David Bayne Horn

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David Bayne Horn (1901–1969) was a British historian specializing in diplomatic and European history of the 17th through 19th centuries.


D.B. Horn was born on 9 July 1901, his grandfather, also David Bayne Horn (1851–1917?), had been assigned to the Public Works Department Bengal.[1]

D.B. Horn was educated first at Edinburgh Institution, later called Melville College (now Stewart's Daniel & Melville College) then studied at Edinburgh University, where he earned a first class honors degree in history, he subsequently received his MA in 1922.

In 1923, Horn joined the staff of the History Department of the University as an Assistant in History. In 1927 he became a Lecturer in History, and in 1929, he was awarded the degree of D.Litt. at the University for his thesis on Sir Charles Hanbury Williams and European diplomacy. In 1954, he became Professor of Modern History.[2]

A writer as well as a lecturer, his main interest lay in the field of 18th century diplomatic history and, in particular, 18th century British foreign policy. In his research, he reconstructed the social and political lives of diplomats and envoys through their private and public papers.[3]

In 1967 he wrote a short history of the University of Edinburgh; when he died on 7 August 1969, Horn was engaged in writing a full-length history.[4]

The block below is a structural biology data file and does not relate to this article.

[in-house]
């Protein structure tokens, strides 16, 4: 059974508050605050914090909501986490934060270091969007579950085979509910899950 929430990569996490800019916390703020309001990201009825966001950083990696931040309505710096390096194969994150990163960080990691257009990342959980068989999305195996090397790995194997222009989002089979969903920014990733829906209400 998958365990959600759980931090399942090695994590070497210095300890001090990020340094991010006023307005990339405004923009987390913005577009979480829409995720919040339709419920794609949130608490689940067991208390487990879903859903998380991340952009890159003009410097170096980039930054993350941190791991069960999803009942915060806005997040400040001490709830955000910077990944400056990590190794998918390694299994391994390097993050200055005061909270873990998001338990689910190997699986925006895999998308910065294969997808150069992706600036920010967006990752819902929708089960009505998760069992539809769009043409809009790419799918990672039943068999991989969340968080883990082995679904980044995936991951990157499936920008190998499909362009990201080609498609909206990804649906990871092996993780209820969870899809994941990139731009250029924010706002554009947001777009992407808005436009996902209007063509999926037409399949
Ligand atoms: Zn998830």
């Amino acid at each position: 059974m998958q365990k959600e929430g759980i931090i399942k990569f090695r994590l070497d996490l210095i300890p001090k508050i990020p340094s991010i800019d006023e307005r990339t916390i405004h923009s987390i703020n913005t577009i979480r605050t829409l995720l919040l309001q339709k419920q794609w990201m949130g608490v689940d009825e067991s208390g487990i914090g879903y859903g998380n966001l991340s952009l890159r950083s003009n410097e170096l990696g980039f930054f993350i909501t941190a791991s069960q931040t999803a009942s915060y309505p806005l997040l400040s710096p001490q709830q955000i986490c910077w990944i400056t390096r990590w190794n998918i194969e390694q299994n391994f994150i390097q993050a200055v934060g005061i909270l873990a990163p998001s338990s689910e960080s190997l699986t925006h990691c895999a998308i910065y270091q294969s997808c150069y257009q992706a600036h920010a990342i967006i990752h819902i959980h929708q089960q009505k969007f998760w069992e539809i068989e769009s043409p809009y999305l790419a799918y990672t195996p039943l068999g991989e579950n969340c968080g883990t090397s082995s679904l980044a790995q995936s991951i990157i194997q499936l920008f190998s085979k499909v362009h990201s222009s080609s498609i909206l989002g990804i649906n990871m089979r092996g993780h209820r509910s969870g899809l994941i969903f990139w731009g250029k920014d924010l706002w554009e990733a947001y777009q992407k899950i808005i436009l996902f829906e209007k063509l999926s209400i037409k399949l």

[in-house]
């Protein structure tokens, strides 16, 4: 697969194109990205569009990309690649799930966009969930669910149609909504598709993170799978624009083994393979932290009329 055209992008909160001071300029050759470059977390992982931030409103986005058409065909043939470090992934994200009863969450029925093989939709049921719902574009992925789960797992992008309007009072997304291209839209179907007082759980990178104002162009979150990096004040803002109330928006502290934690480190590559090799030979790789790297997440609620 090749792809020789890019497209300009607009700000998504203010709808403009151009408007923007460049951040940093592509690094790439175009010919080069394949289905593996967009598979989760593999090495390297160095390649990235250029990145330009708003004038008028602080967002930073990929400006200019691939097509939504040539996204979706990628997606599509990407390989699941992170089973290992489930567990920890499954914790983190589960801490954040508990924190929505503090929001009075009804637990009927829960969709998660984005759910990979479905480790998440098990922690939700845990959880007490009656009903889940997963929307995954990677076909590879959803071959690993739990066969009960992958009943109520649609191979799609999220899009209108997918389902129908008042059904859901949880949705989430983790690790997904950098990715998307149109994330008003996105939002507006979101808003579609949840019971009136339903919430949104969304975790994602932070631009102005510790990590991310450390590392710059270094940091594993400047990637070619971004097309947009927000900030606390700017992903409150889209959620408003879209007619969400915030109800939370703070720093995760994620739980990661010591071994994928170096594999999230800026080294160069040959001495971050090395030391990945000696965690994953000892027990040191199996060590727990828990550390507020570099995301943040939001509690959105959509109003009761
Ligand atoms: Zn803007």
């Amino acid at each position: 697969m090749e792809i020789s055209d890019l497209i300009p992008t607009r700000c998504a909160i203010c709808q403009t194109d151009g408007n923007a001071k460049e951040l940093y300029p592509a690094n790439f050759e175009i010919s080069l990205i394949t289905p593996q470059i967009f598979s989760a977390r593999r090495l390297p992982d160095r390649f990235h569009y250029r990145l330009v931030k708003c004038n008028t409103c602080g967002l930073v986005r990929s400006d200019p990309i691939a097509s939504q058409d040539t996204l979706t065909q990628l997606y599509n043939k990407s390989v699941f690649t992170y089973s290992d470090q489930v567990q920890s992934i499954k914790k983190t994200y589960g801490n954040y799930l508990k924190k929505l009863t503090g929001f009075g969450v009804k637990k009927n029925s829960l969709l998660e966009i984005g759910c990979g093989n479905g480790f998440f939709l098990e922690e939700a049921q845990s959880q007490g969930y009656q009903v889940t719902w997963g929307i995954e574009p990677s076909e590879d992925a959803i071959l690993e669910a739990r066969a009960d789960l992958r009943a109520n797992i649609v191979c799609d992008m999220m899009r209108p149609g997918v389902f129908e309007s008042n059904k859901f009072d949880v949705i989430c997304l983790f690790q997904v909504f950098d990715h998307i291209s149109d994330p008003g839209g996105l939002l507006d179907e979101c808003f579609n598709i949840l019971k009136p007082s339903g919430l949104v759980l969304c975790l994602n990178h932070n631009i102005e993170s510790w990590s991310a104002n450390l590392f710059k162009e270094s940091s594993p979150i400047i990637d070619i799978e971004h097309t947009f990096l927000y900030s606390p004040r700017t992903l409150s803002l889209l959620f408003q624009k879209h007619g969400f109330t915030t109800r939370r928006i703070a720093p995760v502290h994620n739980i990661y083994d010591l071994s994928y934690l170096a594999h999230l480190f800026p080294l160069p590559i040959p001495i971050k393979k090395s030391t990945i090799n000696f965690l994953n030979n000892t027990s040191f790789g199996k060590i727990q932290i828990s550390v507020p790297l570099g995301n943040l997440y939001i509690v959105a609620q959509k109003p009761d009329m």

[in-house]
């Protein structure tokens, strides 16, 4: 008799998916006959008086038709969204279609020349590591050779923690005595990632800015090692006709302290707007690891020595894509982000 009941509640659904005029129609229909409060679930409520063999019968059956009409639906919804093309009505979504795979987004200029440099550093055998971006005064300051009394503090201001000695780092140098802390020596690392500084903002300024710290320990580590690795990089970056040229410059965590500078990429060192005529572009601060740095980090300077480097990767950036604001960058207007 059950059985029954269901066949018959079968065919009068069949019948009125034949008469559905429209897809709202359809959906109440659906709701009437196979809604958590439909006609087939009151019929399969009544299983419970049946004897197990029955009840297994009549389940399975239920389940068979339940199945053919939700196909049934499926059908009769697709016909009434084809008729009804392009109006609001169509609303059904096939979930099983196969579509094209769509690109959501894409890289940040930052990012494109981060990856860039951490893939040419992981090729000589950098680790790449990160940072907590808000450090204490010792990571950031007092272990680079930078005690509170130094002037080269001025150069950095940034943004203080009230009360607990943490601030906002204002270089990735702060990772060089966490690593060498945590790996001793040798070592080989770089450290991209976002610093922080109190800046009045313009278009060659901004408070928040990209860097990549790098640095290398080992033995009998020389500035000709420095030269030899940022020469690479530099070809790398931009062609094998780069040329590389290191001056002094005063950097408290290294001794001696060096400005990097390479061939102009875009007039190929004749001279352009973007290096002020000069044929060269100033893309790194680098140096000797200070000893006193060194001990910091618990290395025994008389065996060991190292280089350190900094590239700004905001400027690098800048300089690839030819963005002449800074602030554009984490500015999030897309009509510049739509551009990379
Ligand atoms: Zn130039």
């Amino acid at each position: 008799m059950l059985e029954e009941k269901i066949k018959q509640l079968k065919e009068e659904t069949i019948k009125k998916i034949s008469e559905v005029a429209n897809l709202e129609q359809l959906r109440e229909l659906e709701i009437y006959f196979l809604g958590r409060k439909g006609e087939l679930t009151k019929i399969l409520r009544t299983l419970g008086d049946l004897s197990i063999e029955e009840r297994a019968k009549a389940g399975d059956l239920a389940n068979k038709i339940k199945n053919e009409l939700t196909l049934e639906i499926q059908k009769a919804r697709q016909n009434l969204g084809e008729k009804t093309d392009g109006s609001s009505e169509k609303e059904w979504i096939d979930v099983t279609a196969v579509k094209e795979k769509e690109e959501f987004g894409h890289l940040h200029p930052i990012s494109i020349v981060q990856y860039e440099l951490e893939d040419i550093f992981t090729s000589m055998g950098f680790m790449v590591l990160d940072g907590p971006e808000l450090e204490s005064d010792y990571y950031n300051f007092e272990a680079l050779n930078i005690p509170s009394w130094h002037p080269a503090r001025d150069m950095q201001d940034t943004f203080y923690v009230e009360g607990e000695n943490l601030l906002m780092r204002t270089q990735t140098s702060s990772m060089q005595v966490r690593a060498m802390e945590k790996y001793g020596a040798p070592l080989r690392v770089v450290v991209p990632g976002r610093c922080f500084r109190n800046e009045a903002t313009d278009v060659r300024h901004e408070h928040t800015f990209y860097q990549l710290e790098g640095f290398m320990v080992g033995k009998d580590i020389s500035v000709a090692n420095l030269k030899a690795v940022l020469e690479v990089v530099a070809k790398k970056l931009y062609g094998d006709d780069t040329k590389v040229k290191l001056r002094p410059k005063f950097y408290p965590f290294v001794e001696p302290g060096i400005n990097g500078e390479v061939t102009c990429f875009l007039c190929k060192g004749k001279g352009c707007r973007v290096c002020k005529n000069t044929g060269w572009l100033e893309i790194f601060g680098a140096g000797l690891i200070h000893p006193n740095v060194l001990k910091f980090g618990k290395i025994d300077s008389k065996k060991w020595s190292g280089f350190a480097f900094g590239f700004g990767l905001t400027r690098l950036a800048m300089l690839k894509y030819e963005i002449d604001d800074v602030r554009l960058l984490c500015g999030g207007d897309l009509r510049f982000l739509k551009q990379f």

Selected publications[edit]

  • A history of Europe, 1871-1920 (1927)
  • British diplomatic representatives, 1689-1789 (1932)
  • Scottish diplomatists, 1689-1789 (1944)
  • British public opinion and the first partition of Poland (1945)
  • British diplomatic service, 1689-1789 (1961)
  • Frederick the Great and the rise of Prussia (1964)
  • Great Britain and Europe in the eighteenth century (1967)


  1. ^ C. Hayavadana Rao, The Indian Biographical Dictionary (1915). Lists Horn as Chief Engineer and Secretary to the Government of Bengal, Public Works Department (Irrigation, Marine, and Railway Branches), and a Member of the Council of the Lieutenant-Governor of Bengal for making Laws and Regulations.M.
  2. ^ University of Edinburgh, D.B. Horn papers. 1969. Accessed 25 September 2017.
  3. ^ Jennifer Mori, The Culture of Diplomacy: Britain in Europe, c. 1750-1830, Oxford University Press 2011, ISBN 9781847797797, here.
  4. ^ University of Edinburgh, D.B. Horn papers. 1969. Accessed 25 September 2017.